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Eating on your Feet: Fuelling Long Runs

Oct 08, 2021

Eating on your Feet: Fuelling Long Runs 

It can be a challenge to eat and drink when you’re running. Your tummy is jiggling up and down, it’s hard to breathe and chew. It’s also common to experience gut symptoms like nausea, bloating, diarrhoea and vomiting.

Here are some practical strategies to help you eat on your feet: 

  • Practice!

    • If you’re not used to doing anything at all, start with just a small sip of water and slowly build up over time
    • Your gut is very trainable - start building up slowly, being gradual, and being consistent to your approach to fuelling
    • Assist with increased blood flow to the gut by taking on small amounts of nutrition, more frequently instead of a whole gel or bar at a time
    • Avoid following carbohydrate targets per hour you’ve pulled from the internet – this is a recipe for disaster

  • Have a periodised approach

    • You don’t need to fuel the same all year round
    • Focus on building up your gut tolerance in the lead up to races and back off in your offseason
    • There are times for aggressive fuelling on your feet and times where you may focus on other adaptations such as using up your glycogen stores
    • Structure and purpose behind fuelling is important!

  • Consider your overall carbohydrate intake

    • If you don’t eat many carbs throughout the day usually, you will struggle to digest them in training/racing situations
    • Your gut needs to be trained to know how to deal with carbohydrates in everyday life so that it can adapt to race day scenarios
    • Start to introduce carbohydrates into your day – this will help increase our carbohydrate digestion enzymes overtime and improve the absorption from our stomach into our bloodstream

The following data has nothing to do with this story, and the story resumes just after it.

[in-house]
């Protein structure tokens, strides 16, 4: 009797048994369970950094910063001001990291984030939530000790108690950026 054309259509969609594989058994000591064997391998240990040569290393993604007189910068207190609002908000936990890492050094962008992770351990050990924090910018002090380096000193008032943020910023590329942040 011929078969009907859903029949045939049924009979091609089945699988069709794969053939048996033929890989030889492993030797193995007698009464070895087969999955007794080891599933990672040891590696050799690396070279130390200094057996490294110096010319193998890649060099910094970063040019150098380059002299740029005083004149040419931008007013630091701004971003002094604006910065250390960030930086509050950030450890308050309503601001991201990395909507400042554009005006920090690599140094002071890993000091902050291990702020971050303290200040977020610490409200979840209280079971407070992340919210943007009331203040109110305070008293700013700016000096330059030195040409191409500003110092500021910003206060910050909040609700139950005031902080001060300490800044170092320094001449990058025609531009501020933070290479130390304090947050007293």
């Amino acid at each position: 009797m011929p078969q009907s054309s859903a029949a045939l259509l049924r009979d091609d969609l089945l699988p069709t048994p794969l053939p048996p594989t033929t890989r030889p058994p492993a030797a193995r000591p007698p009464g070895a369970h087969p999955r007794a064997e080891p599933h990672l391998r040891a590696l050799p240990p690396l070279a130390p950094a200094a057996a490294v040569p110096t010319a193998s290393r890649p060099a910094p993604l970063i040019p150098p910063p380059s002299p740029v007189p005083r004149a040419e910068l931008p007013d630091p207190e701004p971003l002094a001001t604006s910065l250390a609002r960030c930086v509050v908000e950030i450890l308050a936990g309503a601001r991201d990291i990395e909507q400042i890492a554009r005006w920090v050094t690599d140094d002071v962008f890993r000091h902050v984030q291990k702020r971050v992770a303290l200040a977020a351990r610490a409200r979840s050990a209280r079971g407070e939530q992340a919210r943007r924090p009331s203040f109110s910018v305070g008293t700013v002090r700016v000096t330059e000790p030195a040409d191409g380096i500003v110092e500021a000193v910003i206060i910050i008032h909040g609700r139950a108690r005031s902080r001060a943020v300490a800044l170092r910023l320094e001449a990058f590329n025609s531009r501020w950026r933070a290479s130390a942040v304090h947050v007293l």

• Pre-running fuel

    • If you really struggle with nutrition while running, it is worth looking into your pre fuelling approach and being more aggressive with it – this can be a way to get fuelling in to start with, without worrying about it during a run
    • People struggle to tolerate certain things before running. This is usually specific to the person and it’s worth trying to understand why this is and what the symptoms are

  • Recovery

    • Recovery after runs is very important, especially after long runs. You are at risk of low energy availability and therefore not having enough energy to support your daily body functions, let alone training
    • You are also risking injury and illness as a result

  • On and Off-season strategies

    • Off-season – lots of real foods and training our fat burning pathways
    • In-season – focus on gut training to build tolerance for nutrition
    • It’s important to have a strategy around what you’re doing for each season from a training and fuelling perspective, alongside any other goals you may have

  • Practicalities

    • How are you going to carry food/drink?
    • Might need to come up with ways to store/transport your nutrition whether that’s stashing some water bottles in a tree around your run loop or investing in a fuel belt, Cambelbak or racing run vest to carry gels, chews, lollies and bottles

These are some of the key things to think about when you're trying to eat on your feet.

The biggest one is to make sure you practice, practice, practice. Never try anything new on race day. If you’re somebody that doesn't think you can tolerate nutrition when running, then I promise you, you can. You just need to start somewhere. Start small and build it up slowly over time.

To go deeper, listen to the Triathlon Nutrition Academy Podcast Episode 11: Eating on your Feet - Fuelling Long Runs for more!

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